Michelle said...

I think it's a combination of instinct and craft. One thing I've learned is that with practice, craft can become instinctive.

When I was learning to fire the gas pottery kiln, I had a difficult time understanding the correct settings on the burners. There's no "low" or "high", but a subtle combination of the color and shape of the flame, along with a particular sound. I'd double and triple check myself, but after a couple of years, knowing how to get the right setting was a gut thing. I knew when it was right. There were days when I didn't feel good about it and went back to readjust the valves three or four times. Writing is the same for me.

Angie Ledbetter said...

Yeah, listen hard...the gut hardly ever lies.

Lady Glamis said...

Thanks for the shout out, Scott! It was really Victoria's brilliant post that brought all of this on. If you haven't read that, you should!

Michelle hits it on the head when she says craft can become instinctive. That was a bit of the point I was trying to make - that even outlining and all that icky planning is something that happens instinctually in many of us, and doesn't even feel like planning most of the time. It's just part of that instinctual writing process.

Scott said...

Michelle - agree 100%. As a writer, I'm always learning . . . which is why I follow so many blogs. Everyday I write, is a day that I'm honing my craft. I think after time, we instinctively know where the story should go, even if we (well, me) don't outline in great detail. So, when a chapter is not working, I pretty well know that my instinct is shouting at me to 'step away from the computer'. I do, go back the next day, and normally delete everything and start the chapter anew!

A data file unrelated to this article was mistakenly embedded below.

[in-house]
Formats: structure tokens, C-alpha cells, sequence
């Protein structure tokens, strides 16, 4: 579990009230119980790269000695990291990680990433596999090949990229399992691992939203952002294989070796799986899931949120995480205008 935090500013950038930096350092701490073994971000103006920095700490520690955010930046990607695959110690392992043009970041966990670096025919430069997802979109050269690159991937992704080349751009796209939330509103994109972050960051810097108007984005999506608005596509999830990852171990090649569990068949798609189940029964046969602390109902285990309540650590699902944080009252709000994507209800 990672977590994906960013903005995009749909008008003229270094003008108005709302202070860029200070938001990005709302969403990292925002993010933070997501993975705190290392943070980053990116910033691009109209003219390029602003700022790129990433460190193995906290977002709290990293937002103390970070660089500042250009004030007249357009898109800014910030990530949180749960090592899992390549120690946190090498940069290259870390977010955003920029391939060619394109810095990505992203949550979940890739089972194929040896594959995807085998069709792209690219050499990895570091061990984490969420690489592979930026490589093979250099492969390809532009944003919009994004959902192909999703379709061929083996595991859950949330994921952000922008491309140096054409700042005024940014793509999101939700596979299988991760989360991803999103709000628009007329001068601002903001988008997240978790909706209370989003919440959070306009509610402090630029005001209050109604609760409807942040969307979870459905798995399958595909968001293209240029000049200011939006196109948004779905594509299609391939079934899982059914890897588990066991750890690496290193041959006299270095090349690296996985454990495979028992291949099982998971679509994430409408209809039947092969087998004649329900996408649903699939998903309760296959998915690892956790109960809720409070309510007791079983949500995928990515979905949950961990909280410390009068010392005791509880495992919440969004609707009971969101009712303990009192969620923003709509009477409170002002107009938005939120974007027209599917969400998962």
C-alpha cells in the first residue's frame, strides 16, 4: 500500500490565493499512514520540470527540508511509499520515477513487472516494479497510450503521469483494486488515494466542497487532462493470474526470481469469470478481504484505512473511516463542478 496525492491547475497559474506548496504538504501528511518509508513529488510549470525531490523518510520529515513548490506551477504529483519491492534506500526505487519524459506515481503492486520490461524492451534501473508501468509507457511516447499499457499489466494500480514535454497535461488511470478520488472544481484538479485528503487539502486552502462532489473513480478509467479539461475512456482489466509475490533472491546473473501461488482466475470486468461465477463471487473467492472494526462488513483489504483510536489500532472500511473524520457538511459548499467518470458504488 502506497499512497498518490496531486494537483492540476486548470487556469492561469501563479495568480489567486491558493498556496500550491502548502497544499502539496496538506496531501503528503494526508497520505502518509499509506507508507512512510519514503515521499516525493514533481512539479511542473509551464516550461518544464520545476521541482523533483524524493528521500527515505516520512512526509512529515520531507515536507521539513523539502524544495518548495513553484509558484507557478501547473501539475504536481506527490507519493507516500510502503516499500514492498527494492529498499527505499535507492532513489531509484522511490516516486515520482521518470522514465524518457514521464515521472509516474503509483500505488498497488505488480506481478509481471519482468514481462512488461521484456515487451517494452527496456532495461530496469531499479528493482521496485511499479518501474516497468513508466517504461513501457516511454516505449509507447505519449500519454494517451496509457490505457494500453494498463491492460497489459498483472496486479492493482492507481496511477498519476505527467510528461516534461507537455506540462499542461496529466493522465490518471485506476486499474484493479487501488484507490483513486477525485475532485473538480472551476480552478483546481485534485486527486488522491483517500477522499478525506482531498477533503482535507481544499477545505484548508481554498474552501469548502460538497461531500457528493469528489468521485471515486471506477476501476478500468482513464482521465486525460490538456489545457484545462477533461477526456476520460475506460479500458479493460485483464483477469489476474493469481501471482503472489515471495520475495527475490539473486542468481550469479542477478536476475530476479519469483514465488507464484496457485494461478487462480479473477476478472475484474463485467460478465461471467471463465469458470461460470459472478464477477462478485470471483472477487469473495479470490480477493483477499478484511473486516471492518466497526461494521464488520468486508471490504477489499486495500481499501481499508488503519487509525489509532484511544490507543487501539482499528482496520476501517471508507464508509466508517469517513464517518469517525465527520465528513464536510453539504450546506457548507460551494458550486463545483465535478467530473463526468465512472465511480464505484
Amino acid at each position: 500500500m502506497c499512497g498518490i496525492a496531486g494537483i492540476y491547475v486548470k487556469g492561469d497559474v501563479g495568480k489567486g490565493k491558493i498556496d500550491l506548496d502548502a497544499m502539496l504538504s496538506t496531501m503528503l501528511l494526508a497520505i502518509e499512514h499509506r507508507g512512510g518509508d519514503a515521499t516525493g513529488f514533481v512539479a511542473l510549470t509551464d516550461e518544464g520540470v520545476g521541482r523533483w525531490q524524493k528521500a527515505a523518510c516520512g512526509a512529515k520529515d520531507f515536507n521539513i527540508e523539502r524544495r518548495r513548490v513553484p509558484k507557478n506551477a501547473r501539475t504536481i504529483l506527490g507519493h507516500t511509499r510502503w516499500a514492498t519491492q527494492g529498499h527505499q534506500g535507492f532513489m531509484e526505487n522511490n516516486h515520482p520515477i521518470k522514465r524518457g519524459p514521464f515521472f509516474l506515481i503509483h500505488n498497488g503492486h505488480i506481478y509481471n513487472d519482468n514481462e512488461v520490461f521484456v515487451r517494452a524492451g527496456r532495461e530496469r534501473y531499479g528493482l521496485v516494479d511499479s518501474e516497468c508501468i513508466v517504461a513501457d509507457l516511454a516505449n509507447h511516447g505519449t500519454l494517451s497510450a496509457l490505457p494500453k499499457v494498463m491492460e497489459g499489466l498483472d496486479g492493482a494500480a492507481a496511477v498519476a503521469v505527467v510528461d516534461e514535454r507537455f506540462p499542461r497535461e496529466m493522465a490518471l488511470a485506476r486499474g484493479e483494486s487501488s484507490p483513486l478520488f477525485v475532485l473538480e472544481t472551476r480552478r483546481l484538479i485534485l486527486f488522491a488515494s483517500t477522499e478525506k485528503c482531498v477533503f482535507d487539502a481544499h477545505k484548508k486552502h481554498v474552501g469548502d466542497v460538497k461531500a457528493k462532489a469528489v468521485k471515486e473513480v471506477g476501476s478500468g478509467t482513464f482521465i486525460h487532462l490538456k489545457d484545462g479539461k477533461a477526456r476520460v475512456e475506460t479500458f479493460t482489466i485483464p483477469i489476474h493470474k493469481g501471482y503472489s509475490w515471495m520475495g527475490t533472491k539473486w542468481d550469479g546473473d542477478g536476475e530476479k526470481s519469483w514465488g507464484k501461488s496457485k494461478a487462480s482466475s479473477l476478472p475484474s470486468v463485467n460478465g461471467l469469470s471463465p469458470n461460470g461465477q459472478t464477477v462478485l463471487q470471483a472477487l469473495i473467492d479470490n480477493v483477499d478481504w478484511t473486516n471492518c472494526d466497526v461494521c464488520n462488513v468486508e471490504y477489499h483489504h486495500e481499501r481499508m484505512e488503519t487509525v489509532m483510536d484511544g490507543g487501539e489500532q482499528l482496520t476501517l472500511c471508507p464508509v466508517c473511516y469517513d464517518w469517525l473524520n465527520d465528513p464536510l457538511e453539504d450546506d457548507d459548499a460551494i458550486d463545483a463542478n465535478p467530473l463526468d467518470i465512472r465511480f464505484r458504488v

Angie - agree!!! The gut knows what the mind isn't willing to accept!

Lady Glamis - you're welcome. I did read the post. You both gave me plenty to think about . . . in a good way. I truly think I write my best when I forget about rules and audience and everything, and just write from the heart. The rules, audience, and everything comes into play during revision stage.


ElanaJ said...

I think I let my instinct win when I'm writing. Of course, I still try to choose the very best words and arrange them in the very best way before I type them up. But as for the ideas, where the plot goes, who narrates, that's all instinct.

Davin Malasarn said...

Great post! It took me a long time, but I have learned to trust my instincts again. And, even now it is a struggle. I was all instinct when I first started writing, and then I learned "the rules" that, while totally valuable, did mess me up for a time. Now, I know a lot of the rules and, more importantly, why they're there. I've internalized a lot of them, which allows me to forget about them and go on instinct again. It's strange because it's both the easiest thing in the world to go on instinct and the hardest thing in the world at the same time.

Scott said...

Elana - I think instinct comes into play more with the plot and situations of the writing process. For me, when I'm really struggling with a passage is when I seem to rely heavily on my instinct.

Davin - I think when we know the rules, and which ones we're willing to break, the rules then become an instinctive part of our writing process. Every now and then, I seem to ignore my instinct . . . which makes the writing more difficult, and eventually leads me to highlighting a huge section and hitting DELETE!


Robyn Campbell said...

UGH. I too have learned to trust my gut feeling. In the story I finished in June I went in and deleted about eight chapters. I knew it could be much better. And it is. :) It is more than instinct though. It is all the things we as writers have learned. All wrapped up and it leads us where we need to go. And Scott, I have emailed Lea and I will let you know about the conference. It is so good.:)

B.J. Anderson said...

Yes, my gut has never failed me, so I'll keep on listening. :D

Scott said...

Robyn - yes, instinct plus knowledge = brilliantly executed ideas. Thanks for checking on the conference. : )

B.J. - the gut always knows what the mind isn't willing to accept! It took me awhile to figure that out, but now when I'm struggling with my writing, I just step back for a bit to refocus my energy and give my brain time to accept what instinct is shouting!